|Recovering Cod hasn't had its chips|
The BBC has rubbished a story in last week's Sunday Times that claimed there are only 100 adult Cod left in the North sea. Cod stocks are up, they have increased by five per cent over the past year and by forty per cent over their average levels for the period 2000-2008.
However, the UK's most popular fish continues to be in a perilous state. The Sea Fish Authority needs to do more campaigning to raise the profile of less fashionable catches if future generations are to continue to enjoy Cod. Pollock and Hake are just two species that could do with a bit of a public relations makeover.
The long-term viability of the species in the North Sea is still in a critical condition and although data suggests the corner has been turned, it is up to the authorities controlling what’s caught to persuade more people to accept more unfashionable catches.
Pollock and Hake are two species that remain sustainable, but UK consumers continue to ignore them at the expense of their white fish cousins.
In tests it has been proven that both these species are similar in texture and taste to their better known rivals Cod and Haddock, but they continue to be shunned by the supper munching public.
If the Sea Fish Authority would spend more time and cash promoting this lesser known catch it would be better for all species. A more diversified palate could secure the future of the slowly declining UK white fish trawler fleet for the long term.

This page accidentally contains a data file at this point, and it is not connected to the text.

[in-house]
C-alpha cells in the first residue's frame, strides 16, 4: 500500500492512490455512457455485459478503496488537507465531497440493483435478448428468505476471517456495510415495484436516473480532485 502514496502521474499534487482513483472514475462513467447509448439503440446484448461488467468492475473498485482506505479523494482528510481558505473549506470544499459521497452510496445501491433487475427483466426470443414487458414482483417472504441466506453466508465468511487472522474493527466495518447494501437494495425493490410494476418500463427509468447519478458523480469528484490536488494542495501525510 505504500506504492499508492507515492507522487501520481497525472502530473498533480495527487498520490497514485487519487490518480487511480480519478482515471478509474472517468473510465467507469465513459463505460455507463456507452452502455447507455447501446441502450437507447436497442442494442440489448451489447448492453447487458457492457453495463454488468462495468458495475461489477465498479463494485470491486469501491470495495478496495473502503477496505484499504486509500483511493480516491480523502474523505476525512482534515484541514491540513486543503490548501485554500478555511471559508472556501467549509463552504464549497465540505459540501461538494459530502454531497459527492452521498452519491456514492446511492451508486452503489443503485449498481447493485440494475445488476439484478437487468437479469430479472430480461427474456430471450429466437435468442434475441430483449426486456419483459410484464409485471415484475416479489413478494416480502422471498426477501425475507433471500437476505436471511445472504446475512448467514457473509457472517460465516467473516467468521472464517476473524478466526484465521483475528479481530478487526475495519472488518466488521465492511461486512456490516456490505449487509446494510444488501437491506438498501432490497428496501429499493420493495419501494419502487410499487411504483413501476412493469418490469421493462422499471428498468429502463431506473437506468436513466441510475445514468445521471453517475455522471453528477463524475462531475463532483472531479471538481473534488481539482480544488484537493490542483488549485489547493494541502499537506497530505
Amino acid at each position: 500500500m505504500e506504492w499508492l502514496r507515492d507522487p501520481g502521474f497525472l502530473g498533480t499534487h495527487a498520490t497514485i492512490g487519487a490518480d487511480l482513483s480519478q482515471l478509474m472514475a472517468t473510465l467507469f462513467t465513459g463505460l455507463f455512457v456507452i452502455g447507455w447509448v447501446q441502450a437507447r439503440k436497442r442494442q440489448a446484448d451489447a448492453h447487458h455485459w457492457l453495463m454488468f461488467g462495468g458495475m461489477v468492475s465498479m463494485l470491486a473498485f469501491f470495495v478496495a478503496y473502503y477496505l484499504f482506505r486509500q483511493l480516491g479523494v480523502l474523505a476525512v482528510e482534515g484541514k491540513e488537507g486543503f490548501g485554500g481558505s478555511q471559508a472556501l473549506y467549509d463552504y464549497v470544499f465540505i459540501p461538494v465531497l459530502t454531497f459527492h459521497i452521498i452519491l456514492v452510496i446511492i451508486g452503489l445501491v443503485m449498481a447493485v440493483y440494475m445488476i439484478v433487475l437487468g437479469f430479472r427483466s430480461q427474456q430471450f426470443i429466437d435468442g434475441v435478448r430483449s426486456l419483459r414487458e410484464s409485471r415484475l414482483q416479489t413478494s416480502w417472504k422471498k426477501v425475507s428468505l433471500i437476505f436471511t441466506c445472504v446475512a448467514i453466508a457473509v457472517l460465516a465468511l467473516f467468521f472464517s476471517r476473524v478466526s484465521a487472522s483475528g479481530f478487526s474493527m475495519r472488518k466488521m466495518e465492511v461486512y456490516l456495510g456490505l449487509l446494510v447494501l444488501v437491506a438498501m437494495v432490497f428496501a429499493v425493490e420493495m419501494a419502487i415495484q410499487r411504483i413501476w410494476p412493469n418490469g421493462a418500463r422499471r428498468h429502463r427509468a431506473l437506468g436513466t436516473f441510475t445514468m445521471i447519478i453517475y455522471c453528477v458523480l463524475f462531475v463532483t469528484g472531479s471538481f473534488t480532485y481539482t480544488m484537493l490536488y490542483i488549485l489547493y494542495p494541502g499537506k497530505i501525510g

It is a false dawn that for the first time in over a decade, scientists at the International Council for the Exploration of the Sea are likely to recommend an increase in cod quotas to the European Union for 2010.
Cod stocks are far from out of the danger zone. A look at the Newfoundland fishery, which had the biggest stocks of Cod in the world for centuries, shows what can happen without a diversified policy on catching.
Historical accounts record fish so plentiful that buckets could be lowered off the side of trawlers and emerge brimming with catch. No more.
The Newfoundland fishery for Cod has gone; limits on catches are too late for its recovery. Its seas are empty of what for many is the king of the white fish.
The danger is that if UK consumers don’t diversify their eating habits the same will happen here.
Although a variety of initiatives from the seafood industry have combined with new legislation to improve the situation for North Sea cod, a new PR campaign by the industry to persuade consumers to eat more unfashionable white fish is critical if stocks of traditional catch are to survive and prosper.
Agreements by fishermen in Scotland to voluntarily engage with scientists to create real-time closures of fishing areas where spawning stocks of cod, along with bigger mesh sizes in nets is not enough. A full scale re-education programme on eating habits is needed.
Only when the Sea Fish Authority succeeds in persuading consumers of the equal value of alternative white fish will people be able to enjoy the supper of their choice again, safe in the knowledge that it won’t be the last one out the sea.